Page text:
In Part 1 we met Padre Peter, the most entertaining marriage celebrant on the Spanish coast, who shared his tips on how to make your wedding service a success. In Part 2 he shares with us the amusing tale of the musical page boy and why he’d like to go back in history to Tudor England!
Tell us the funniest thing that has happened at a ceremony you have conducted…
Only the names have been changed to protect the innocent… I could go on for hours, but perhaps one of the funniest occurred in a lovely chapel near Mojacar. Part of its appeal is that it sports a “minstrels’ gallery” which, on this particular occasion, was filled with an Irish ceilidh band, complete with piper. As the moment arrived for the exchange of rings I perceived a tear forming in the eye of the bride. As I leant forward to proffer the handkerchief that I always carry against such an eventuality, the page boy – in the words of Geoffrey Chaucer – let forth a fart as loud as doth the trumpet sound. Not only did it break the ice, it nearly broke the chapel windows. In the split second before the place was engulfed in laughter there was an echo from the gallery as the piper collapsed onto his pipes.
What is it about being a wedding celebrant on the Spanish coast that you enjoy so much?
I suppose two things. Firstly, of course, I meet with a large number of lovely people. I have never seen an ugly bride – some sort of “glow” seems to come over the young ladies – and I have seen some real stunners. And I get to kiss them! (I refer to the ladies of course, although many of the gentlemen are quite charming). Secondly, I get to see some really beautiful locations, some of which, like private villas, are not open to the general public.
What are the three most important aspects of any ceremony?
Firstly, the happy couple have to be made to be at ease. It is surprising how many times I have been faced with a quaking nervous wreck of a bridegroom (And once a fainting Best Man). Fortunately, I seem to have the knack of making people relax, and by the time that the bride arrives, the groom is ready for battle. I also make a point of whispering to the bride how lovely she looks. She usually does!
Secondly, there has to be a sense of “inclusiveness”. Certainly, it is the happy couple’s BIG DAY, but the guests have to be made to feel that they are part of it. Sometimes one can almost feel support and encouragement reaching out to the bride and groom, like some invisible blanket.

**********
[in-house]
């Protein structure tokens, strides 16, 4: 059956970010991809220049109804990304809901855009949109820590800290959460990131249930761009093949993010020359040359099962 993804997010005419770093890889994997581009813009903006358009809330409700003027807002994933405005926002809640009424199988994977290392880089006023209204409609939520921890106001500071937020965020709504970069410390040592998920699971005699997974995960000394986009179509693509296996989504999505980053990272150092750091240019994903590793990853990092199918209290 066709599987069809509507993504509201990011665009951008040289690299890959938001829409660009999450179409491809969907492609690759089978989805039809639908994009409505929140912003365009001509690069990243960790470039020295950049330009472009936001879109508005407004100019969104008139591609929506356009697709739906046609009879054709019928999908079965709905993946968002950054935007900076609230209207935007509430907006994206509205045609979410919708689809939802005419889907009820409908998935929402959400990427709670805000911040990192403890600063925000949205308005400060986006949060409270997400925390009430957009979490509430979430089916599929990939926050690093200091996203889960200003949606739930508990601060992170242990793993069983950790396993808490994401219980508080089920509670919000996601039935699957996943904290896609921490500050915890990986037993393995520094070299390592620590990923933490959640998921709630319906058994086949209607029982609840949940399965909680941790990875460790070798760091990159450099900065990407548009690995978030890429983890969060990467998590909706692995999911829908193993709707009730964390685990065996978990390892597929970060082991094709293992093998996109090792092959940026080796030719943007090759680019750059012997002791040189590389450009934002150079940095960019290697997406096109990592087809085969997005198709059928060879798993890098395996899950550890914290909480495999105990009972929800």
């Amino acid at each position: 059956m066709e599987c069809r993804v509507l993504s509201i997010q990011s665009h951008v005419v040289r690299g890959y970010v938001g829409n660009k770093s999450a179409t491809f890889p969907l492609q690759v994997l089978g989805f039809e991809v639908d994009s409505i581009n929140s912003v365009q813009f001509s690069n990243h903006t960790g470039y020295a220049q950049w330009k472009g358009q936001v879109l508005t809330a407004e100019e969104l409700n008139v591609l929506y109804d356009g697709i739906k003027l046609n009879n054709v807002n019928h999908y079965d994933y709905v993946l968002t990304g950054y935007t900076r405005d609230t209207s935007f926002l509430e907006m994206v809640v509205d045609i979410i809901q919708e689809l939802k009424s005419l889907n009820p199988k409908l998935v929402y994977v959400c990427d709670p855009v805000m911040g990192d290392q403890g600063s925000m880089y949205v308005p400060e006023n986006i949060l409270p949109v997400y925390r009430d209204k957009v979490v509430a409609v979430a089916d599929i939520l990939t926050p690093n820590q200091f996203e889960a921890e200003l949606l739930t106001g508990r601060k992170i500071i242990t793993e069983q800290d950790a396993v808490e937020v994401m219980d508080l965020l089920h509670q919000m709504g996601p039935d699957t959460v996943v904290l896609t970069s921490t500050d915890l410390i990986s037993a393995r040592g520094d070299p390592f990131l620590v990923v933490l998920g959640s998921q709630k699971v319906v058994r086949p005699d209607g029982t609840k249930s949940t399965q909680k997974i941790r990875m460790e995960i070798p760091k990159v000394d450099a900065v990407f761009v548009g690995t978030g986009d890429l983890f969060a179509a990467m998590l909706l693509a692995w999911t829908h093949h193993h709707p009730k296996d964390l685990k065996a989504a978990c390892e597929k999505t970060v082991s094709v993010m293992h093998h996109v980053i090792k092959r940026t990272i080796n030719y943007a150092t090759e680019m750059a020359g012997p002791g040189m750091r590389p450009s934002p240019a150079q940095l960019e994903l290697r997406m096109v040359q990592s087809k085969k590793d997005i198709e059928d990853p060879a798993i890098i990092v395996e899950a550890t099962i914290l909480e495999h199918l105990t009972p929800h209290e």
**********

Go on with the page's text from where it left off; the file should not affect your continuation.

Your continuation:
Thirdly, there has to be a sense of “occasion”. This need not be, indeed must not be, “stuffy”. Registry Office ceremonies tend to be rather cold and formal, however friendly the registrar. These wedding blessings should show to the world that something very important is happening, and that it is being marked in a very special way.
If you could ‘marry’ any famous couple, past or present, which wedding would you have liked to have presided over?
All my couples are important to me, famous or otherwise, but it is almost impossible to choose. Henry VIII would have provided regular employment (at his marriage to Anne Boleyn the London populace thought the wedding banners were very funny; HA HA) But as an Orthodox priest I suppose any of the weddings of the Czars; the music, the pomp…
And lastly… If you hadn’t got into this line of work – what would have been your Plan B?
You mean, apart from the Funeral Directors? For a time I was District Secretary for Spain South for the Royal British Legion; I was a chaplain in the TA. I have always been a “worker priest”. After university I went into catering and thoroughly enjoyed myself as a chef (Hotelympia Chef-of-the-Year finalist in 1978!) I went into teaching professional cookery, and ended up as head of a catering school in east London. I studied part time for my PhD. I like to be kept occupied! I’m just sad that I won’t be able to conduct my own funeral. What a send-off I’d give myself!
Thank you Padre Peter, for not only enlightening us on the world of weddings but for keeping us laughing all the way up the aisle.